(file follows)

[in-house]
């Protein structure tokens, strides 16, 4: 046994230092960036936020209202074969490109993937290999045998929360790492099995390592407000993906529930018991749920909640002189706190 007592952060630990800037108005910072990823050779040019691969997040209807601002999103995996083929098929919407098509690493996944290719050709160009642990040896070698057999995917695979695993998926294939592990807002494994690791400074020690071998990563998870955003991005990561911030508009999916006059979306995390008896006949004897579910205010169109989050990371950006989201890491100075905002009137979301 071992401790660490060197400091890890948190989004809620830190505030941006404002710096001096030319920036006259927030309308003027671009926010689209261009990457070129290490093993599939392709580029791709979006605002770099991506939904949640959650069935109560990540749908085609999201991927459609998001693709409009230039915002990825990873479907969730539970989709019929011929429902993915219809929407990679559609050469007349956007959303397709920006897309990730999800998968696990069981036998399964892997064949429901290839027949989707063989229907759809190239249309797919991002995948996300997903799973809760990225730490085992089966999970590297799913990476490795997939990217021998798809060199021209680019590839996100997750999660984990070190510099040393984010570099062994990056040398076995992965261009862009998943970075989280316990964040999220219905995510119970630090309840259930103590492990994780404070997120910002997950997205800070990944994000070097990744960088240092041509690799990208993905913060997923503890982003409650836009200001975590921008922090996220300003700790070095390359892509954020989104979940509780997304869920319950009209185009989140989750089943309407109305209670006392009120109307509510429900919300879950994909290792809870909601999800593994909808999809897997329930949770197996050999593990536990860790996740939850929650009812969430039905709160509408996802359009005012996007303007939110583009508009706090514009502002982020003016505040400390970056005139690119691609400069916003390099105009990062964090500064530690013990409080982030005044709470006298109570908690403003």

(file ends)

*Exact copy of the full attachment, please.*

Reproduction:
[in-house]
């Protein structure tokens, strides 16, 4: 046994230092960036936020209202074969490109993937290999045998929360790492099995390592407000993906529930018991749920909640002189706190 007592952060630990800037108005910072990823050779040019691969997040209807601002999103995996083929098929919407098509690493996944290719050709160009642990040896070698057999995917695979695993998926294939592990807002494994690791400074020690071998990563998870955003991005990561911030508009999916006059979306995390008896006949004897579910205010169109989050990371950006989201890491100075905002009137979301 071992401790660490060197400091890890948190989004809620830190505030941006404002710096001096030319920036006259927030309308003027671009926010689209261009990457070129290490093993599939392709580029791709979006605002770099991506939904949640959650069935109560990540749908085609999201991927459609998001693709409009230039915002990825990873479907969730539970989709019929011929429902993915219809929407990679559609050469007349956007959303397709920006897309990730999800998968696990069981036998399964892997064949429901290839027949989707063989229907759809190239249309797919991002995948996300997903799973809760990225730490085992089966999970590297799913990476490795997939990217021998798809060199021209680019590839996100997750999660984990070190510099040393984010570099062994990056040398076995992965261009862009998943970075989280316990964040999220219905995510119970630090309840259930103590492990994780404070997120910002997950997205800070990944994000070097990744960088240092041509690799990208993905913060997923503890982003409650836009200001975590921008922090996220300003700790070095390359892509954020989104979940509780997304869920319950009209185009989140989750089943309407109305209670006392009120109307509510429900919300879950994909290792809870909601999800593994909808999809897997329930949770197996050999593990536990860790996740939850929650009812969430039905709160509408996802359009005012996007303007939110583009508009706090514009502002982020003016505040400390970056005139690119691609400069916003390099105009990062964090500064530690013990409080982030005044709470006298109570908690403003």